The importance of minimal important differences to inform systematic reviews and clinical practice guidelines: an example




Short oral session 2: Considerations for meta-analyses


Wednesday 13 September 2017 - 11:00 to 12:30


All authors in correct order:

Devji T1, Guyatt G1, Lytvyn L2, Brignardello-Petersen R1, Foroutan F1, Sadeghirad B1, Buchbinder R3, Harris I4, Carrasco-Labra A1, Siemieniuk R1, Vandvik P5
1 McMaster University, Canada
2 Oslo University Hospital, Canada
3 Monash University, Canada
4 Ingham Institute for Applied Medical Research, Canada
5 University of Oslo, Canada
Presenting author and contact person

Presenting author:

Tahira Devji

Contact person:

Abstract text
Background: Investigators increasingly rely on patient-reported outcome measures (PROMs) as key end points in clinical trials. However, interpretation of the magnitude of treatment effects on PROMs presents challenges. The smallest change that patients perceive as important – the minimal important difference (MID) – can enhance the interpretation of PROMs. We present an example in which we identified credible MIDs to facilitate understanding of the importance of intervention effects in a meta-analysis.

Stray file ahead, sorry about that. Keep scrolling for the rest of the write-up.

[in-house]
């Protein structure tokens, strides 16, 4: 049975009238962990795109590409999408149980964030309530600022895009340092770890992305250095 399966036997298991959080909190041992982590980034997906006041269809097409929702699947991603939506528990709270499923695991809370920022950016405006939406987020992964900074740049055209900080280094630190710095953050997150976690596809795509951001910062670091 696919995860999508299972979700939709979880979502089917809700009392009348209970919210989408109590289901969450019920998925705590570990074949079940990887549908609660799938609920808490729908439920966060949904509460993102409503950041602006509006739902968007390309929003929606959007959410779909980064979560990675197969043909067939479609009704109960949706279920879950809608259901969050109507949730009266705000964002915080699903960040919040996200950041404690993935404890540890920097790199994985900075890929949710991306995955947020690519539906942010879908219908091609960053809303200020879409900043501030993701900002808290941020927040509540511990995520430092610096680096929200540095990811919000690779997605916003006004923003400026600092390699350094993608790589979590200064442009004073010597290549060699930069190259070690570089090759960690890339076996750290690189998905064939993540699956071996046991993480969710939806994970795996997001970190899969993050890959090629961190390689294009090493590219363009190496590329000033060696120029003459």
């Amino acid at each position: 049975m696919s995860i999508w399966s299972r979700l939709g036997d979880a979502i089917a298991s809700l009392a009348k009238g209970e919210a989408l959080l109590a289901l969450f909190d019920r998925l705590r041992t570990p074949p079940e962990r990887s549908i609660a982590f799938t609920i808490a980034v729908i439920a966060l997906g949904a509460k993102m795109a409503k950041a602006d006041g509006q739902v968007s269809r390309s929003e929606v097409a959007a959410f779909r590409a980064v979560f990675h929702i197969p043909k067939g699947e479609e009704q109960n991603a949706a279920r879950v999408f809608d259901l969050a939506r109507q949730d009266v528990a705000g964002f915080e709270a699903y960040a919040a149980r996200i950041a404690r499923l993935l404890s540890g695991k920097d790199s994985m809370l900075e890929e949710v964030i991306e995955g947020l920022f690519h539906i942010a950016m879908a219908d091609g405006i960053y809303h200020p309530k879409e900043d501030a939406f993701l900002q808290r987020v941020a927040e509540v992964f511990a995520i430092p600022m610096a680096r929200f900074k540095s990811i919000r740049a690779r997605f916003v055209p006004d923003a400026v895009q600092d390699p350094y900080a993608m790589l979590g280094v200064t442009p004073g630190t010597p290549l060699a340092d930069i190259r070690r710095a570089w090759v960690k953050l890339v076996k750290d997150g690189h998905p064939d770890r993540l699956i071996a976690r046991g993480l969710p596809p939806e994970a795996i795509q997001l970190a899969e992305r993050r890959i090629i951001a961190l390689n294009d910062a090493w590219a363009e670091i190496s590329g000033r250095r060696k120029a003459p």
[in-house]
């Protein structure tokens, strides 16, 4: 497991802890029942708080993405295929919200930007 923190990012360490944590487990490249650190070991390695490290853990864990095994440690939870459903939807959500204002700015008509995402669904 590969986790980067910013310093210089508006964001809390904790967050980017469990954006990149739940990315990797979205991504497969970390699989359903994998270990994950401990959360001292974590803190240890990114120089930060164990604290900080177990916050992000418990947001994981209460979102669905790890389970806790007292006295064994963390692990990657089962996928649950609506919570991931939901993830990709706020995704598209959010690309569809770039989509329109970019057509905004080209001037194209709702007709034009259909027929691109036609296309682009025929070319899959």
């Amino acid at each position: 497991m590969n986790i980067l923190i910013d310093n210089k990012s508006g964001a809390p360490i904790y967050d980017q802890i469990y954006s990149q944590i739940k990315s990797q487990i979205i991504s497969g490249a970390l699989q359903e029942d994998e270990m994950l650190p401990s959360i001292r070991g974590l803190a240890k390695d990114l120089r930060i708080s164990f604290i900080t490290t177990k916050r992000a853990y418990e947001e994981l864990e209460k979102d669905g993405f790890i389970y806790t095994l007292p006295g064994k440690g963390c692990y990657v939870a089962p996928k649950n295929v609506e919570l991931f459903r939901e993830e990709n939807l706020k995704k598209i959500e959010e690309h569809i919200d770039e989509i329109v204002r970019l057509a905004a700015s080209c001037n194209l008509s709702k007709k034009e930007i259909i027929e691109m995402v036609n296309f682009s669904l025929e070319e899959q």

Objectives: To identify credible anchor-based MIDs for the PROMs used in trials comparing arthroscopic surgery to conservative management; describe our approach to gathering and interpreting the credibility of MID estimates; and, show how our results informed the linked systematic review (SR) and subsequent development of the BMJ Rapid Recommendation (RapidRec).

Methods: We searched MEDLINE, EMBASE and PsycINFO for studies documenting the development of anchor-based MIDs for PROMs reported in trials included in the linked SR and judged by the parallel BMJ RapidRec panel as critically important for informing their guideline: measures of pain, function and health-related quality of life. We assessed the credibility of MIDs by focusing on the correlation between change in the PROM under consideration and the anchor. The SR and guideline authors used the credible MIDs for each PROM to interpret their results.

Results: We were able to distinguish between more and less trustworthy MIDs and provide best estimates for key instruments that informed evidence presentation in the associated meta-analysis of treatment effects, and judgments by the BMJ RapidRec panel. Using the MIDs, the panel judged that arthroscopy had only a trivial-to-very small impact on short-term knee pain and function. The MIDs allowed the panel to weigh the magnitude of benefit against the harms of arthroscopy. In doing so, the panel was confident making a strong recommendation against knee arthroscopy.

Conclusions: Our study provides a model for applying the MID concept to aid in the interpretation of evidence, and the formulation of recommendations for clinical practice guidelines.